6 great outdoor adventures in autumn
- Credit: Ross Hoddinott/2020VISION
Rachel Bradshaw of Cheshire Wildlife Trust chooses her top six autumn sights
Autumn has well and truly kicked in. The rich orange colours, the smells, collecting conkers from the leaf-covered floor – there’s so much nature to enjoy. Here are my top nature-themed fun things to see and do to help you really embrace the season ahead.
1. Migrating birds
From the mature trees of the clough woodlands to the rich estuary wetlands of the River Dee, Cheshire is home to a wide variety of migrant birds. Pied flycatchers and redstarts are the star species of the oak woodlands tucked in the valleys of the Pennine fringe.
Whether flying from the south to breed in the spring, or from the north in the winter in search of food and milder climes or simply passing through on their journey, bird migration is one of the UK’s most impressive natural events. Witness the comings and goings of flocks over the year, while remembering to look out for those preferring to fly solo. Cuckoos in April, Arctic wading birds in July, and Europe’s smallest bird in October, the goldcrest, weighing the same as a ten pence piece yet, incredibly, able to journey across the North Sea to spend its winter here.
Out on the ocean waves, shelduck, wigeon, pin-tail, teal and mallards will also be over-wintering. Last but not least, redwing, fieldfare and brambling will be over-wintering throughout the county, mainly on farmland, but occasionally in gardens.
2. Starling murmuration
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During the winter months, large numbers of starlings visit Britain from the continent, seeking out the relative warmth of our island climate. As dusk arrives, the starlings set off for their communal roost in one of the most staggering natural spectacles of all. Flocks arrive from all directions, gathering in the skies above their roost sites. As the numbers reach into the tens and hundreds of thousands, the murmurations (the name for a flying flock of starlings), create incredible shapes in the sky, contracting and expanding as one flock merges into another, and taking on a life of their own; swirling back and forth in ever more complex and beautiful patterns.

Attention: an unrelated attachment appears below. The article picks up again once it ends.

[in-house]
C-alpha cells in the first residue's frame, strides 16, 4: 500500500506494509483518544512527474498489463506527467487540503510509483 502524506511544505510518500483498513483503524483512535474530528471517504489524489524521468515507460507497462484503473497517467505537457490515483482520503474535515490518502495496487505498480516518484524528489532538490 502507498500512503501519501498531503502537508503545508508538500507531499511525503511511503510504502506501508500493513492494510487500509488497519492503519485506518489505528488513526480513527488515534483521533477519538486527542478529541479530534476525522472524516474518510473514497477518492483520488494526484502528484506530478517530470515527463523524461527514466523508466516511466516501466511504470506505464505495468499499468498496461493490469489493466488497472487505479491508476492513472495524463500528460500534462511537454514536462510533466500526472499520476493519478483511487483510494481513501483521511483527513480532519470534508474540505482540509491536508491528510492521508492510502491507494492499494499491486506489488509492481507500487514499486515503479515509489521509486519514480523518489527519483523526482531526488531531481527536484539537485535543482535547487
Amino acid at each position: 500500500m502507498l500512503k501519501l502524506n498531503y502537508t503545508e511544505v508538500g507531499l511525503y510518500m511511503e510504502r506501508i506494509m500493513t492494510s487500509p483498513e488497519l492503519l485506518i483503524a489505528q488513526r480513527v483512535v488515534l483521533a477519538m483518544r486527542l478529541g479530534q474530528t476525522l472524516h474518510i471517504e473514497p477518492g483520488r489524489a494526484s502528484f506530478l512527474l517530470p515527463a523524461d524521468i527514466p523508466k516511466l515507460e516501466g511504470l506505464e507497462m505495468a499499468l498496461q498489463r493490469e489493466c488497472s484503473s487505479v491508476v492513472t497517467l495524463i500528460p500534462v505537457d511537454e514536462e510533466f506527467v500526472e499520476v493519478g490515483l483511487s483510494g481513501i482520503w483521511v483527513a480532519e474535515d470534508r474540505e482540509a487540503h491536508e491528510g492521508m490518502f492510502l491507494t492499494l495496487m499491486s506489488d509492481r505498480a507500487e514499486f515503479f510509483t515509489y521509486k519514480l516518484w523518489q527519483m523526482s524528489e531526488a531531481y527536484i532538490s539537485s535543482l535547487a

It’s basically a mass aerial stunt – thousands of birds all swooping and diving in unison. It’s completely breath-taking to witness.
We think that starlings do it for many reasons. Grouping together offers safety in numbers – predators such as peregrine falcons find it hard to target one bird in the middle of a hypnotising flock of thousands. They also gather to keep warm at night and to exchange information, such as good feeding areas.
3. Take an autumnal walk
Don’t put those walking boots away just yet. Walking in autumn is one of the best times. Not only is it bursting with vibrant colours, being outdoors during the darker, chillier season is also good for your health and wellbeing. While walking, in general, is a great way to stay fit, it’s also brilliant for boosting your feel-good hormones. Walking increases serotonin levels, which can help to prevent low mood and the traditional autumn and winter blues.
There’s so much to stimulate your senses. The crisp, frosty ground; the brightly painted leaves against the sunny blue skies; and hills clad in velvety pink and purple heather. If fabulous scenery and tranquil walking routes appeal to you, then autumn is the season to pull on your wellies. Also, if you’re into photography like me, autumn is one of the best times to capture the downright gorgeousness of our natural world.